Trump ally and self-proclaimed political “dirty trickster” Roger Stone is accusing Infowars host Alex Jones’s lawyers of deliberately leaking the contents of the right-wing broadcaster’s cell phone during the recent Sandy Hook defamation trial.
On Friday, Mr Stone made a post on Telegram, highlighting how Mr Jones’s lawyer, Andino Reynal, had worked for the Obama-era Department of Justice.
“Now do you think his release of Jones’ text messages was ‘inadvertent’ or a mistake? If I were Jones I would sue this guy for the exact same amount that the jury finds against him,” Mr Stone wrote.
The Independent has contacted Mr Reynal for comment.
On Wednesday, the attorneys for the Sandy Hook families who were suing the Infowars host for defamation disclosed that Mr Reynal accidentally shared the contents of Mr Jones’s phone during the discovery process.
Lawyer Mark Bankston claimed the trove of messages, which spans years, showed Mr Jones had lied about the extent to which he had communicated with close associates about Sandy Hook.
Within minutes of the bombshell revelation that the texts messages had been shared, the House committee investigating the attack on the US Capitol began preparing to subpoena the messages, a source told Rolling Stone.
Both Mr Jones and Mr Stone were key figures in the “Stop the Steal” rallies that took place before and during the January 6 riot at the US Capitol. Mr Jones in particular once claimed on Infowars that the White House explicitly asked him to lead a march on the Capitol.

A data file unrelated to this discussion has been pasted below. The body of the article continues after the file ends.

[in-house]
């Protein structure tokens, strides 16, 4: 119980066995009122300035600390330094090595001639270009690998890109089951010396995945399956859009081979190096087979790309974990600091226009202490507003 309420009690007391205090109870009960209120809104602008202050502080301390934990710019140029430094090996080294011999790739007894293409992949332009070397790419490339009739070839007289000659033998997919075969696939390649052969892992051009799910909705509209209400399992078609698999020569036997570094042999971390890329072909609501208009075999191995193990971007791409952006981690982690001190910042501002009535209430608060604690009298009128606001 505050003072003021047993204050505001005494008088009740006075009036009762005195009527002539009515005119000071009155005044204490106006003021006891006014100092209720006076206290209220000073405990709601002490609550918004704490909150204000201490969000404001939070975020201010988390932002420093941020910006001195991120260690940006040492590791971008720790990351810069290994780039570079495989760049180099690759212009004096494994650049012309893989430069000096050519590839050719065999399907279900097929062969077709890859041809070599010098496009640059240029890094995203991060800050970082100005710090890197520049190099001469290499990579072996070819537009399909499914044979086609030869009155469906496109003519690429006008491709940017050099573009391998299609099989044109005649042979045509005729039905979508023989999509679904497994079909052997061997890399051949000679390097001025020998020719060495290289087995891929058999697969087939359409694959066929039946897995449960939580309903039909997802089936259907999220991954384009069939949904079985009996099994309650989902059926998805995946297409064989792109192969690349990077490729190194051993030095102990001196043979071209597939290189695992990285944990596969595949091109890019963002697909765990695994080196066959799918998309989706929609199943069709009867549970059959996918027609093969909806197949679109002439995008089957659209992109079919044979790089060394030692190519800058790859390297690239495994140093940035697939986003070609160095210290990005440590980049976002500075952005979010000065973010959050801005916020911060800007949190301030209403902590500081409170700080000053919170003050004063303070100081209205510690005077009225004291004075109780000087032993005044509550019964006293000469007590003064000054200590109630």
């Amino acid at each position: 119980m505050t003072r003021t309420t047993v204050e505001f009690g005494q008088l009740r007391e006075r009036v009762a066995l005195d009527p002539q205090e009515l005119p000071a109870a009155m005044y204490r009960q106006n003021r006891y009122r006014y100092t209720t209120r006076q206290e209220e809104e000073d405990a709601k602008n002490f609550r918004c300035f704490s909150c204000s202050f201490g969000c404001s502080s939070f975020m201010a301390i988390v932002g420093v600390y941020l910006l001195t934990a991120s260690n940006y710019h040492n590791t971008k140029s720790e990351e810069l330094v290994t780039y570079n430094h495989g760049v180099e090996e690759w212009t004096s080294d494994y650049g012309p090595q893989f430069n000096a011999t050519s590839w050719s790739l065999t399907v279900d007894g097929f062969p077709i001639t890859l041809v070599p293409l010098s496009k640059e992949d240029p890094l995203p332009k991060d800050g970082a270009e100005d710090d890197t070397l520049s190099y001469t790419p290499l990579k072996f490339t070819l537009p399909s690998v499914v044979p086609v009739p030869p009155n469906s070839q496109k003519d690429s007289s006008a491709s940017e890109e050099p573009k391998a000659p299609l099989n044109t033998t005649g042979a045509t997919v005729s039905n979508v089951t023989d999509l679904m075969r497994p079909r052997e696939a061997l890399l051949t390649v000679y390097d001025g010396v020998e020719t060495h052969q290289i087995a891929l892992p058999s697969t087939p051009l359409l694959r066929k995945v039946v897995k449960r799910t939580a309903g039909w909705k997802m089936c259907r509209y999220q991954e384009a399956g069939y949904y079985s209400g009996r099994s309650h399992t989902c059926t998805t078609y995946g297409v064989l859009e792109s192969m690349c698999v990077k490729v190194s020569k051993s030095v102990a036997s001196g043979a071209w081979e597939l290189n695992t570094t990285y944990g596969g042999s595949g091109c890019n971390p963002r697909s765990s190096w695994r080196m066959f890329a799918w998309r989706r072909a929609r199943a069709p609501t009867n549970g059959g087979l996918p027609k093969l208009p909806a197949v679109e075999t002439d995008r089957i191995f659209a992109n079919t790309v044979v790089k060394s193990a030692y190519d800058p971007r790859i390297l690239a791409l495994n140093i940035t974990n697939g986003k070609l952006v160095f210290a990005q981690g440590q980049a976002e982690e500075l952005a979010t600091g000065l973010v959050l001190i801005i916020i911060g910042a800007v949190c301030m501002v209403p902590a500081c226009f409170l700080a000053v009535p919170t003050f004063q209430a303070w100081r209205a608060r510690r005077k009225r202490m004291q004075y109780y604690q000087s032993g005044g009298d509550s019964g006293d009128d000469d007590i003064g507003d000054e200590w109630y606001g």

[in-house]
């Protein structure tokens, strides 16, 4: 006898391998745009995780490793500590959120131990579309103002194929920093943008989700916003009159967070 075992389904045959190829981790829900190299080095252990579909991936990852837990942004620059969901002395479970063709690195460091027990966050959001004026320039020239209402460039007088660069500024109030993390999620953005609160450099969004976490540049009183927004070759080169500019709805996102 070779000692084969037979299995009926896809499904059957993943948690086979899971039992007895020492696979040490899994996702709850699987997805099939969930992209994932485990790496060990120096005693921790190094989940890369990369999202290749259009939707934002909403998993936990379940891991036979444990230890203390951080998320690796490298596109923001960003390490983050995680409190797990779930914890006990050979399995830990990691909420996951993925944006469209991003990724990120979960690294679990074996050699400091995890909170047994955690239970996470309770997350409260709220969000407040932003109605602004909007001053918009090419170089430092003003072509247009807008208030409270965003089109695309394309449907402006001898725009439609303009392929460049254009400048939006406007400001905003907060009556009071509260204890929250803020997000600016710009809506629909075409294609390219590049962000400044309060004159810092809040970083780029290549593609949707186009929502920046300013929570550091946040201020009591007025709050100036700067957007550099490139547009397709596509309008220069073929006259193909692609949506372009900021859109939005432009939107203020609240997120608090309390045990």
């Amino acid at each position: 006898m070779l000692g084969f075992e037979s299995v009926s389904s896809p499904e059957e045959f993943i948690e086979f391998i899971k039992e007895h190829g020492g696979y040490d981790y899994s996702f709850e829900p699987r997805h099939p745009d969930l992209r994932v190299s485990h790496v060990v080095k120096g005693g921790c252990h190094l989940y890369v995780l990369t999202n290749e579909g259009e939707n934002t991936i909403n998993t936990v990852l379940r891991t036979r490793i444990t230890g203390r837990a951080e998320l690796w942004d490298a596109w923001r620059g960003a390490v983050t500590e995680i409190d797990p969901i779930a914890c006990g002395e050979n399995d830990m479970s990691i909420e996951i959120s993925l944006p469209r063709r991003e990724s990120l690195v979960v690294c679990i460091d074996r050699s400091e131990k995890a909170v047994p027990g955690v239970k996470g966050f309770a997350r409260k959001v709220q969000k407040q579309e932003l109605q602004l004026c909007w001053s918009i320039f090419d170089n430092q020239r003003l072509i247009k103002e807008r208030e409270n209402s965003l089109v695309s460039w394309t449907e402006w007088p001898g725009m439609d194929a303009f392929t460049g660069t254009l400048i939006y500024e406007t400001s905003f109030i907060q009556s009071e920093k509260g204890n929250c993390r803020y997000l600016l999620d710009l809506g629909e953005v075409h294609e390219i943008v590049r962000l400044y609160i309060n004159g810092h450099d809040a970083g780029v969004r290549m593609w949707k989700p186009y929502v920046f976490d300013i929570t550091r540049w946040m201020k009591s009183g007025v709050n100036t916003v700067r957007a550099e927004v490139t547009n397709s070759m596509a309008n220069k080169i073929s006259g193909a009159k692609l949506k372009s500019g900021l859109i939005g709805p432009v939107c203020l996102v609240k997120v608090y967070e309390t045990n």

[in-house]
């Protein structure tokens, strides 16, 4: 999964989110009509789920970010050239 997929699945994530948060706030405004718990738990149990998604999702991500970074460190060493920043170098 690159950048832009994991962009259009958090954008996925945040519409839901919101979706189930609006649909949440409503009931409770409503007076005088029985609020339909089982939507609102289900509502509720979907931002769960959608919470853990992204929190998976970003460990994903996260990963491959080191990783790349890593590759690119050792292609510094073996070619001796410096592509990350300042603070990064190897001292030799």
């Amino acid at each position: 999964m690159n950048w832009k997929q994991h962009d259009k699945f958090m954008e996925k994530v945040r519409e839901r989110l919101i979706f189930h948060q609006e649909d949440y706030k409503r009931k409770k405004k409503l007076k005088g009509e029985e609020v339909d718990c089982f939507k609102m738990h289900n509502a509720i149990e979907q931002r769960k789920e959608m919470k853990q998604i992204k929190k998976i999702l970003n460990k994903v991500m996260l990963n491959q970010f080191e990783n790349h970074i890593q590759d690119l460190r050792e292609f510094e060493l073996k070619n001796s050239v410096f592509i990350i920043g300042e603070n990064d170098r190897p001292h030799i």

On Thursday, Mr Jones and his lawyers sought an emergency protection motion to destroy the leaked messages and declare a mistrial.
“We have a situation here which is akin to me mistakenly giving him the key to a room, and he opens the door to the room and instead of finding what he expected find other doors,” Mr Reynal said.
Mr Bankston, the lawyer for the families, responded that he notified Mr Reynal the messages had been leaked.
“Mr Reynal is using a fig leaf to put over his own malpractice,” the attorney said in court. “Things like Mr Jones’ intimate messages with Roger Stone are not confidential.”
A judge ultimately rejected the mistrial bid, and a jury ordered Mr Jones to pay nearly $50m to the family of a Sandy Hook victim for his claims that the mass shooting didn’t exist.
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